Oral malodor, halitosis, bad breath: no matter what you call it, it’s unpleasant and embarrassing. It is also one of the leading reasons that patients seek dental treatment.
Mints, gum, pills, pastes, and other breath “treatments” act mainly as temporary cover-ups. Some “breath busters” can make the problem even worse. So how can oral malodor be treated?
How and where oral malodor begins
The cause of bad breath is generally found on the surface of the tongue. The surface of your tongue is similar to a shag rug, with rough-textured, fingerlike papillae (bumps on the top and sides of your tongue) that create a textured, crevasse-like surface.
Naturally occurring oral bacteria as well as dental plaque collects all over this textured surface, including between the “fingers” of the papillae. As the bacteria and plaque break down, volatile sulphur compounds (VSCs) are produced and create oral malodor.
How to reduce oral malodor
Step 1: Floss
If you have any natural teeth, we recommend you floss before you brush. Flossing removes interproximal (between the teeth) plaque and debris, removing it before it even has a chance to generate VSCs.
Cleaning interproximal tooth surfaces before brushing also helps to ensure that the fluoride in your toothpaste will contact the maximum amount of enamel (outer layer) on your teeth, to strengthen and protect them.
Need to floss but find it difficult? There are other options out there, like flossing picks and water flossers. These may not remove all plaque, but they can be easier to use than string floss.
A Sulcabrush® is another option to clean between teeth. It is clinically proven to perform as well as floss to remove plaque and reduce gingivitis and is particularly effective for cleaning around dental implants, bridges, crowns, and orthodontic bands.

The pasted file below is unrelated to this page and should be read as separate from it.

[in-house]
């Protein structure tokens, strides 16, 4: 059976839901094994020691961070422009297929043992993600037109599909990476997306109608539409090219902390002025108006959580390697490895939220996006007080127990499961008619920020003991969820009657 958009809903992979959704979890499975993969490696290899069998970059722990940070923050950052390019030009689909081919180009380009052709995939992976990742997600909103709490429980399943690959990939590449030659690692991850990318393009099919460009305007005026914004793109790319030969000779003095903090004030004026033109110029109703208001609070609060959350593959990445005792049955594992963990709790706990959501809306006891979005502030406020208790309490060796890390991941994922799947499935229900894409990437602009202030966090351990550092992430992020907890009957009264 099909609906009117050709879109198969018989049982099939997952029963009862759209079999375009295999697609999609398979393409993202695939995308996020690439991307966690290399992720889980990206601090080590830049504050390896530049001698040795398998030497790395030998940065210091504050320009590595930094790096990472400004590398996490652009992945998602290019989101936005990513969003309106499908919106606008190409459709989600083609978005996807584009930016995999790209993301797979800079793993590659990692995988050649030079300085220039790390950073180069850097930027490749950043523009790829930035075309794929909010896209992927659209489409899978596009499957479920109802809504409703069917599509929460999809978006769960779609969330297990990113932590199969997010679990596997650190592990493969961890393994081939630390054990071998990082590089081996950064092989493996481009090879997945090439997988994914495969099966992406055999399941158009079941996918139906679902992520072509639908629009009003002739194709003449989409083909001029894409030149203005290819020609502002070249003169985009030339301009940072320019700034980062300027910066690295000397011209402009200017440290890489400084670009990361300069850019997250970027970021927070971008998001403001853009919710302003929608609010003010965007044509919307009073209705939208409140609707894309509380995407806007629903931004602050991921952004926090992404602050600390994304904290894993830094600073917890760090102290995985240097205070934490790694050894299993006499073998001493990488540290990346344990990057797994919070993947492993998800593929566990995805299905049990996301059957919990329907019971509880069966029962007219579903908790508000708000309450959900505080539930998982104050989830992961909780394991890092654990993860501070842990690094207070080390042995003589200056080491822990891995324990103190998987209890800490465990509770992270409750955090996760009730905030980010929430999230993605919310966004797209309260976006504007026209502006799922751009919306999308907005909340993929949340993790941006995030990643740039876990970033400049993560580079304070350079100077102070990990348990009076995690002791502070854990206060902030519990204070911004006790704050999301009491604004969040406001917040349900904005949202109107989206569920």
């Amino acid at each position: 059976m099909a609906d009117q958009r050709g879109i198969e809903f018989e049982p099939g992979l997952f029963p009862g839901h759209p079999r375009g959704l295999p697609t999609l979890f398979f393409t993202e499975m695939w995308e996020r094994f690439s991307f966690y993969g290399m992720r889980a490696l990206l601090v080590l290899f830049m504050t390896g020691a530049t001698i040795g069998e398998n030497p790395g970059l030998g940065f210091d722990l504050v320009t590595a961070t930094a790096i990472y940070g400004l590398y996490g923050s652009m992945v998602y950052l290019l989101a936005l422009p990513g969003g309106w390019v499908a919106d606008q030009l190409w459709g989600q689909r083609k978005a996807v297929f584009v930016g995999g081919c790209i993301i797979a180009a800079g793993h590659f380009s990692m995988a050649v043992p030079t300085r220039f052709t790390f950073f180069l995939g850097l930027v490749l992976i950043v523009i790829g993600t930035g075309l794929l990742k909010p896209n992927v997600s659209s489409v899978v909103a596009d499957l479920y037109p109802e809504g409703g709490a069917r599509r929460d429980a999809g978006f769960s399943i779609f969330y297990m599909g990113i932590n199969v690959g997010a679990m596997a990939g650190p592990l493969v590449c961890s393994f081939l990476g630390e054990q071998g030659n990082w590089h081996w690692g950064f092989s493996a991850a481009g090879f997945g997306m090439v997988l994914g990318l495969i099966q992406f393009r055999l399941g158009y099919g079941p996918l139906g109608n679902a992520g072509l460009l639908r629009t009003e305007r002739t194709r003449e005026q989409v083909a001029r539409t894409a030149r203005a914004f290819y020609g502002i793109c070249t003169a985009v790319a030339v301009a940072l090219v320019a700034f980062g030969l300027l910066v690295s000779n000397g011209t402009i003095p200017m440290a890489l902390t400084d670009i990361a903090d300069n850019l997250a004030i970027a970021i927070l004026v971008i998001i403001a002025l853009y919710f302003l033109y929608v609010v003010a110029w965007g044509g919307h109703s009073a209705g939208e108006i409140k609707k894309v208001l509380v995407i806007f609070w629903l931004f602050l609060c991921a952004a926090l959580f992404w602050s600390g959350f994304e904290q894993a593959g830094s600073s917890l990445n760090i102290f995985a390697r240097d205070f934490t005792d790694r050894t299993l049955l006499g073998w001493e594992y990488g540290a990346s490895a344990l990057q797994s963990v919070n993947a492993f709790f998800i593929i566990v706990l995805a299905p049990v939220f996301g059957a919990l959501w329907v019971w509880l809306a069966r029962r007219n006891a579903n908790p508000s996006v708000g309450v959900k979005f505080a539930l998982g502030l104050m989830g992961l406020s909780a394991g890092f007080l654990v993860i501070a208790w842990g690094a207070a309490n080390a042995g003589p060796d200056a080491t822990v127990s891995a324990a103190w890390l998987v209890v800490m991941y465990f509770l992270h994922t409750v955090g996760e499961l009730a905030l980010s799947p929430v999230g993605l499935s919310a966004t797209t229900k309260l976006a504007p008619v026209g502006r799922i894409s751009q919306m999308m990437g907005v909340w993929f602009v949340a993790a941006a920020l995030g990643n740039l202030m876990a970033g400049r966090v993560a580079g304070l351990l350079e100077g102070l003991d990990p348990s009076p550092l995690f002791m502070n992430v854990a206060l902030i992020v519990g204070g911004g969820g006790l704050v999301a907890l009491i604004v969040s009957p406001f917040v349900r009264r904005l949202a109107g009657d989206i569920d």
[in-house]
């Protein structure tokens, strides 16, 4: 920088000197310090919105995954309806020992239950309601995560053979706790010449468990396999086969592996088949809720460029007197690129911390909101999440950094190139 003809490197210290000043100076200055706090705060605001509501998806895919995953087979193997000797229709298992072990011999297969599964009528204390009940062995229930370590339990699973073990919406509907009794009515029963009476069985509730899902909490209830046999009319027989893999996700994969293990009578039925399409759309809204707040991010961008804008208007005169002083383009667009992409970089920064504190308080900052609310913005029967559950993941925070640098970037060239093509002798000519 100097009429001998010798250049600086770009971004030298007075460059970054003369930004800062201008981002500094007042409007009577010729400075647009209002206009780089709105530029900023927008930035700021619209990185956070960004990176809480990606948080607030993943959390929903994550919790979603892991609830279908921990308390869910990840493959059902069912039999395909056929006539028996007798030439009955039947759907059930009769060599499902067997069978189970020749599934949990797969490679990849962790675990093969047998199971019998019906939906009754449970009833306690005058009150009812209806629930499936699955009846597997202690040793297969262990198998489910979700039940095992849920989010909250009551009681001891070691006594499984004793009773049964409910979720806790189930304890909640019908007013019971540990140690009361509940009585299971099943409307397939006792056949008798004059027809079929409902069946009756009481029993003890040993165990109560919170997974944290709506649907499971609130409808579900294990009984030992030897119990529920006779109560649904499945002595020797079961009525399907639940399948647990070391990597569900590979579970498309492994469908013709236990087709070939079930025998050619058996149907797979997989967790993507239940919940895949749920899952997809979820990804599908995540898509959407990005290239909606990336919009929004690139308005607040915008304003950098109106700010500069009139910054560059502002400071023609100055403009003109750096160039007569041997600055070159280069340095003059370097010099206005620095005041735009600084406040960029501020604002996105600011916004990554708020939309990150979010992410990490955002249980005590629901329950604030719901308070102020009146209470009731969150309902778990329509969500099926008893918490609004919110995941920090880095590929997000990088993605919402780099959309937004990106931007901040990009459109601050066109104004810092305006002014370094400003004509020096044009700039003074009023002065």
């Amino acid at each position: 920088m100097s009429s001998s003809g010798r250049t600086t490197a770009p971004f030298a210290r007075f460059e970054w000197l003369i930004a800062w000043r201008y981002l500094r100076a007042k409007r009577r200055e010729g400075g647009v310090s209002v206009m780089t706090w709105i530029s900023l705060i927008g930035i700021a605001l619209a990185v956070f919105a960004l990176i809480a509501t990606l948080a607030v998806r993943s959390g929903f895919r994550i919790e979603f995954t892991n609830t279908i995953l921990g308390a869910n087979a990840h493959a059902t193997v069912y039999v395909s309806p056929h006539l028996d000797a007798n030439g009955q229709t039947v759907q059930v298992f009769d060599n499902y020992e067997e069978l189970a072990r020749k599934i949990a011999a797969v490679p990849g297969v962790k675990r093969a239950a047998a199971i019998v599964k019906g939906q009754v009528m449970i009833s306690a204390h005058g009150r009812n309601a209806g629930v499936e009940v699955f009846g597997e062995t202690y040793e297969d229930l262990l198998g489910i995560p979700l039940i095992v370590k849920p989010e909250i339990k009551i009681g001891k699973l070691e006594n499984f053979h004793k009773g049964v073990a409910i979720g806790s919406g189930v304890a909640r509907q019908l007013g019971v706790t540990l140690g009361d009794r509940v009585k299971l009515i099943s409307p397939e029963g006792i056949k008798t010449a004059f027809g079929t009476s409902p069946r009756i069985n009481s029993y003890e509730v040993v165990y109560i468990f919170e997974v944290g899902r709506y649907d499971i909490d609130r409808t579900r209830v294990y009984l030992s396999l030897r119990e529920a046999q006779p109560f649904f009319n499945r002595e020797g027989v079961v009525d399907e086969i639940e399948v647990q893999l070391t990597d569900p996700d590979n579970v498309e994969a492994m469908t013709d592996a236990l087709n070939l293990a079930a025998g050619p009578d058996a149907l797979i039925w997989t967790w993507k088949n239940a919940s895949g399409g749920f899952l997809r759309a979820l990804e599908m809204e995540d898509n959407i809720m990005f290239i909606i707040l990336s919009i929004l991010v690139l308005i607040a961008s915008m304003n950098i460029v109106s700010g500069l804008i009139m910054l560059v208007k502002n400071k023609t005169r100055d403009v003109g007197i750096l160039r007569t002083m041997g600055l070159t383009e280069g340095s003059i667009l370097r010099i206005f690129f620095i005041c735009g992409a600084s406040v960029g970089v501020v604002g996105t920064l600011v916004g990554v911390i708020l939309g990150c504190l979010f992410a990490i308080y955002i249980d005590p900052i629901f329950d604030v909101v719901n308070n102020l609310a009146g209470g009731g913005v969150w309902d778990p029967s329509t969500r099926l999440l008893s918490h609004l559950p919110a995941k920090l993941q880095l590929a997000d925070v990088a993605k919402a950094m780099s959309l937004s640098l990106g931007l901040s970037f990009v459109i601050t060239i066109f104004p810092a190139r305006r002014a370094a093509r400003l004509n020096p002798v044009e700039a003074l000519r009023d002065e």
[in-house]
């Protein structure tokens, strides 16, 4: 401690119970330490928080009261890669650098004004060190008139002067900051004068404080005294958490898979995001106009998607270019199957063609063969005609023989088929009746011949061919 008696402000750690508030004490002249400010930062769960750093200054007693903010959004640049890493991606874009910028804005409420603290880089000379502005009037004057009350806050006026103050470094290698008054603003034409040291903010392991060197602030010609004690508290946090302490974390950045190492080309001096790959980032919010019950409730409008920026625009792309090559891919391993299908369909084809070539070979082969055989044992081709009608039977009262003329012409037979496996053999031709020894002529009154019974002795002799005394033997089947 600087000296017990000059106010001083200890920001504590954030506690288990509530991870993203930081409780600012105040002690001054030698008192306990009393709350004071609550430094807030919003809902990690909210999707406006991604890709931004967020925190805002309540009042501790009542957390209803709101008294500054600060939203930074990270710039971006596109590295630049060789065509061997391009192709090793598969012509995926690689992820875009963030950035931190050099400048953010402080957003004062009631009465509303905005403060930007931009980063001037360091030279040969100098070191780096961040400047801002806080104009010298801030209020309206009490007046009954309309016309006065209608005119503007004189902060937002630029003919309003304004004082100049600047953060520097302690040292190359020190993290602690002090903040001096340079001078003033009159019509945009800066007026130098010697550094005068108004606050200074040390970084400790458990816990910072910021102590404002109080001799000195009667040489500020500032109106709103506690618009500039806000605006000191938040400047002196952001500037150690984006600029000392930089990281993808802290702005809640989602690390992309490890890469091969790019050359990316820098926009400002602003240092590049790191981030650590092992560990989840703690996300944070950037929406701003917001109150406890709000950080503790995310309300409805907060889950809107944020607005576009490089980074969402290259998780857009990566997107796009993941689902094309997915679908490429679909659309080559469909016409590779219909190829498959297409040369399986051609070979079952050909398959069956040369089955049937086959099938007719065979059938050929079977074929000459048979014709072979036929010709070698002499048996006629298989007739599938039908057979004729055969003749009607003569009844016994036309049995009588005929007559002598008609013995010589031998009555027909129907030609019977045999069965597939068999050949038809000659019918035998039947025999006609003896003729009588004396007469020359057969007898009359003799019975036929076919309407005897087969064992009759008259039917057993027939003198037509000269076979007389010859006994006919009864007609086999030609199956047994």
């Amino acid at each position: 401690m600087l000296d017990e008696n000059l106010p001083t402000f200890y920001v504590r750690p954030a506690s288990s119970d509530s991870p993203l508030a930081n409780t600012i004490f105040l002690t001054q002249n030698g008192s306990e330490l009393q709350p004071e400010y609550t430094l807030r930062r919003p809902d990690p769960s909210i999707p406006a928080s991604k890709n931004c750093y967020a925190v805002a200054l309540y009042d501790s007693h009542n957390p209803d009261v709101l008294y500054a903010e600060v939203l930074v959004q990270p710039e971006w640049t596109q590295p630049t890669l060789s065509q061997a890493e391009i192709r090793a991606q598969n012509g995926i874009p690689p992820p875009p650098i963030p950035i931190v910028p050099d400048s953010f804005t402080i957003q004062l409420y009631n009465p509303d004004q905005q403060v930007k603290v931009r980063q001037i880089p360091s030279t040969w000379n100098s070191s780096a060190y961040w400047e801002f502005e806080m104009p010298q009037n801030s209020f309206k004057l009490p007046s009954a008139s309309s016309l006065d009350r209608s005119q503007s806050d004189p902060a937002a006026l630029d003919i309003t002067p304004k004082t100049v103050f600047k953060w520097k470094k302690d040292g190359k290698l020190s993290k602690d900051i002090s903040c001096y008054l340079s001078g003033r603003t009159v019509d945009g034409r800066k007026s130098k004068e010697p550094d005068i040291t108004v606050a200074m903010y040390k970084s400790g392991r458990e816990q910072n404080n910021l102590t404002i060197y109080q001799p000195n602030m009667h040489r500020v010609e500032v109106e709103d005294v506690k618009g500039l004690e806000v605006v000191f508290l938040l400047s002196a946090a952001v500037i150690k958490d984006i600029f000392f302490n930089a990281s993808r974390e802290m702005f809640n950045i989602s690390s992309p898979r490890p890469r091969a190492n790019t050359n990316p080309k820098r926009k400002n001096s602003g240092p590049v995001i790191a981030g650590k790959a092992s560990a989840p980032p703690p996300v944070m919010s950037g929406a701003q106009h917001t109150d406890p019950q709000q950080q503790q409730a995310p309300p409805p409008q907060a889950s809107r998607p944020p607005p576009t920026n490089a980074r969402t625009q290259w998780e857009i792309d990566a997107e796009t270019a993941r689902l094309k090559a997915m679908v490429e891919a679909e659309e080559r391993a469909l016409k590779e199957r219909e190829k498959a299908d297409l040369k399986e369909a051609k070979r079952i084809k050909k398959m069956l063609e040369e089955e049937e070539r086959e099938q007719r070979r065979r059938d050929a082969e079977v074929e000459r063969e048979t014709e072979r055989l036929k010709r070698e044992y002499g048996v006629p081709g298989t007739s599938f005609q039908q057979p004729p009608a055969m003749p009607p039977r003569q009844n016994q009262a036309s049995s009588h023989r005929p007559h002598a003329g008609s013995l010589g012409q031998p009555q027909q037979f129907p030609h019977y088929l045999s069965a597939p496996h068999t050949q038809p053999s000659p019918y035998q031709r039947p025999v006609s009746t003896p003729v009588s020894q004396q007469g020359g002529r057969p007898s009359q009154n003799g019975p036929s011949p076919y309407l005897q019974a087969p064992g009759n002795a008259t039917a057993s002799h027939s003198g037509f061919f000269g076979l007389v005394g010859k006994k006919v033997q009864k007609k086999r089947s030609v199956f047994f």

Step 2: Brush
Brushing teeth works in two ways. First, plaque and tartar are mechanically scraped off the teeth. Second, fluoride in toothpaste rebuilds and strengthens the enamel of natural teeth.
If you have any natural teeth, use a toothpaste that is gentle to teeth’s enamel, and a soft or extra-soft toothbrush to clean your teeth effectively while being gentle on enamel. Steer clear of firm-bristled toothbrushes and highly abrasive toothpastes such as whitening formulas.
To clean denture teeth, rinse your denture with water to remove any loose debris, then brush gently with a denture brush or extra-soft toothbrush and plain water. Rinse your denture again, then soak your denture in your preferred denture cleaner.
Step 3: Scrape your tongue
The tongue is covered with papillae – fingerlike projections that make the tongue’s surface tufted and uneven. Food, debris, and bacterial residue can get trapped in the surface grooves and fissures, causing malodor as it breaks down.
A toothbrush’s bristles are soft and pliable and cannot penetrate into the crevasses of the tongue’s surface to clean it effectively.
Tongue scraping is the best way to clean the surface of the tongue. It involves using a small tool called a tongue scraper that is scraped lightly over the tongue to remove biofilm, food, and debris. Tongue scrapers are generally inexpensive and can be purchased through your dental professional.
Step 4: Rinse
Once you have removed plaque and debris from your teeth and tongue, the final step is to chemically neutralize any remaining debris.
Oral rinses containing chlorine dioxide (ClO2) have been proven effective in controlling oral odour as ClO2 disrupts the growth of odor-causing bacteria, reduces VSCs, and decreases plaque accumulation. The effectiveness of ClO2 improves over time so daily use is recommended for maximum results.
By following this regimen twice a day, you can control oral malodor and improve your overall oral health.